UPDATE, Jan 12, 8:29 p.m.: On Thursday, the New Hampshire secretary of state certified the Granite State’s primary results, and the final totals show that Santorum actually narrowly edged out Gingrich for fourth. That means Parker and Rubin correctly forecast the order of all six major candidates in New Hampshire. The original text is below.

On Monday, PostOpinions writers predicted the standings in the New Hampshire primary. On Tuesday, New Hampshirites voted: Mitt Romney came in first, Ron Paul second, Jon Huntsman third, Newt Gingrich fourth, Rick Santorum fifth and Rick Perry sixth. (Almost) everyone was right...about Romney winning, anyway. But how did we do on the rest of the standings? In a roughly descending order of accuracy:

James Downie swept the board predicting the top five, the only of our prognosticators to say that Gingrich would beat Santorum for fourth place — which the former speaker appears to have done, just barely.

Stephen Stromberg predicted the top three and got each one, arguing that Romney would not win by 20 points or more (he won by 16.5 points) and that Paul and Huntsman would both get a boost from independents. According to exit polls, Paul won more of the independent vote than any other candidate (31 percent), and Huntsman owes much of his support to his share of the independent vote (22 percent), but Romney also won a large chunk of independents (30 percent).

Alexandra Petri predicted the top three correctly, and with funny jokes.

Jennifer Rubin was nearly entirely correct about the top six — including her prediction that Romney would wrangle 37 to 40 percent (he got 39.3 percent), and that Paul would finish in the high teens or low 20’s (he got 22.8 percent). But she predicted that Santorum would beat Gingrich to fourth.

Kathleen Parker nearly predicted the order of all six major candidates, but she also said that Santorum would beat Gingrich. Parker argued that Romney would prevail in part because voters believe he has the best chance of beating Obama. Indeed, a huge majority of voters who cared most about electability went for Romney.

E.J. Dionne predicted the top three finishers, but not in the right order. Dionne predicted that Huntsman would “squeeze by” Paul for No. 2, when Paul took second convincingly, with 22.8 percent versus Huntsman’s 16.9 percent. Dionne also said that Romney would take under 35 percent of the vote when he ended up taking 39.3 percent.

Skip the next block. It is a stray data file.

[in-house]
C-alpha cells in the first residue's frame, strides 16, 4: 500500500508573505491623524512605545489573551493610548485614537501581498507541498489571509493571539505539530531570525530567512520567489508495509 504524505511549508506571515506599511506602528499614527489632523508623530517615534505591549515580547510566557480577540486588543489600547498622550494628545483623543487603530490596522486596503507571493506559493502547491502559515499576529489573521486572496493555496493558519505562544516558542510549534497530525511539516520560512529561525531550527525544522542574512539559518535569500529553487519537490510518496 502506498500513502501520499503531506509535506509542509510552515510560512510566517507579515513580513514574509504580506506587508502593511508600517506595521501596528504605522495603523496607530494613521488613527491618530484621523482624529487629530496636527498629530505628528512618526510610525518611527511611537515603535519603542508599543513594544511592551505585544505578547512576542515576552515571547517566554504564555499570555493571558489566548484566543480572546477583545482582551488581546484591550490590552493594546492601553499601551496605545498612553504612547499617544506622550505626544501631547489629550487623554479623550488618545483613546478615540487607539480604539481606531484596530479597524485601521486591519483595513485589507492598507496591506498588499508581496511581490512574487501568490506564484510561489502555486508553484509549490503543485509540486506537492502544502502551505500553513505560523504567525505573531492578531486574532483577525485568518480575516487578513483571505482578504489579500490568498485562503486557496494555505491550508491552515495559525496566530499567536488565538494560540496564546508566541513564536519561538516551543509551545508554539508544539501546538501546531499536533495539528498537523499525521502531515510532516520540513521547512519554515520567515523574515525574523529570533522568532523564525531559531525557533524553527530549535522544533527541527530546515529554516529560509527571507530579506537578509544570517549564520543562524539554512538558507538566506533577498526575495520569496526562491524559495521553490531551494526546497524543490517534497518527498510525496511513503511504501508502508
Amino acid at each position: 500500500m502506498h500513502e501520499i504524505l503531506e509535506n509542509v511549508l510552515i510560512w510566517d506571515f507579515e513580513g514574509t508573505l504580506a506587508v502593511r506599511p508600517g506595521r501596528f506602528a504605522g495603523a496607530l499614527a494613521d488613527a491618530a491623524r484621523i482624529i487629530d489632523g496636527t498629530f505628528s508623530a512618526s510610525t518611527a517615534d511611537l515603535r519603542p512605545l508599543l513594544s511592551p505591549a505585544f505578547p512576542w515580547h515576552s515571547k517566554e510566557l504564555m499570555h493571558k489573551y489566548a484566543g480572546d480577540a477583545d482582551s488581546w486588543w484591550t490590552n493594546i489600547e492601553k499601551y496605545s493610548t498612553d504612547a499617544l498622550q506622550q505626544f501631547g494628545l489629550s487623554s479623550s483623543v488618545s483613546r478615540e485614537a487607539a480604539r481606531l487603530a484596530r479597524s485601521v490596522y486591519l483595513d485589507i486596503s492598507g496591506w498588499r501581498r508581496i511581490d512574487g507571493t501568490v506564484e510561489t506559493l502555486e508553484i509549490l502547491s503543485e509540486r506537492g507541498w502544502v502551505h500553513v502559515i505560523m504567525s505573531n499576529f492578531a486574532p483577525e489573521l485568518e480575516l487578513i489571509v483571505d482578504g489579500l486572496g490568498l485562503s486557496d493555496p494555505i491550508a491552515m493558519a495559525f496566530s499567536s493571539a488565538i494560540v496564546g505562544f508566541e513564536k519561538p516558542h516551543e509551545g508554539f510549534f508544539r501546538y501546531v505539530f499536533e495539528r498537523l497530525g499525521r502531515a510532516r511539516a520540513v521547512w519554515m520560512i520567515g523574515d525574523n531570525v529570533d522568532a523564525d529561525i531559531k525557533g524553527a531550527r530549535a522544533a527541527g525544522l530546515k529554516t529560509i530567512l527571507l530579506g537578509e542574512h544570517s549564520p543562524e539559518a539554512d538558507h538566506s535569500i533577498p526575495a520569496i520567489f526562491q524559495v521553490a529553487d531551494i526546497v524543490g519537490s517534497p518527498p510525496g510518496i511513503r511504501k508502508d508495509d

Katrina vanden Heuvel got the top two right, but she said that Huntsman and Santorum would struggle for third. Huntsman beat Santorum by 7.5 points. Vanden Heuvel also predicted that social issues would not play a large roll in the voting, and only 6 percent of voters said abortion was their top issue on Tuesday.

Marc Thiessen got two of the top three, but he predicted that Santorum would come in second, when he came in a distant fifth. But his other prediction — that Romney could well have the nomination wrapped up by the end of the month — hasn’t yet been tested.

Eugene Robinson predicted two of the top three, but he said that Romney would only get about 30 percent of the vote, when he got 39.3 percent. Robinson said that Huntsman would come in second, when he came in third. And Robinson said that Gingrich would beat Santorum for third, when Paul beat both of them and the third-place Huntsman handily.

Richard Cohen predicted two of the top three, but he projected that Romney wouldn’t get “anything like” the 40 percent he did in pre-primary polls. Romney got 39.3 percent. Cohen said that Huntsman would come in second, but he came in third. And Cohen predicted that Santorum would come in third with the support of social conservatives, when Santorum came in a distant fourth and a plurality of voters who self-identified as social conservatives voted for Romney.

Jonathan Bernstein predicted that Buddy Roemer would edge out Rick Perry for sixth. But Perry got twice as many votes as Roemer — a whopping 1,752.

Dana Milbank predicted Vermin Supreme would win. If fake predictions were rats, Dana Milbank would be on his way to having a pack.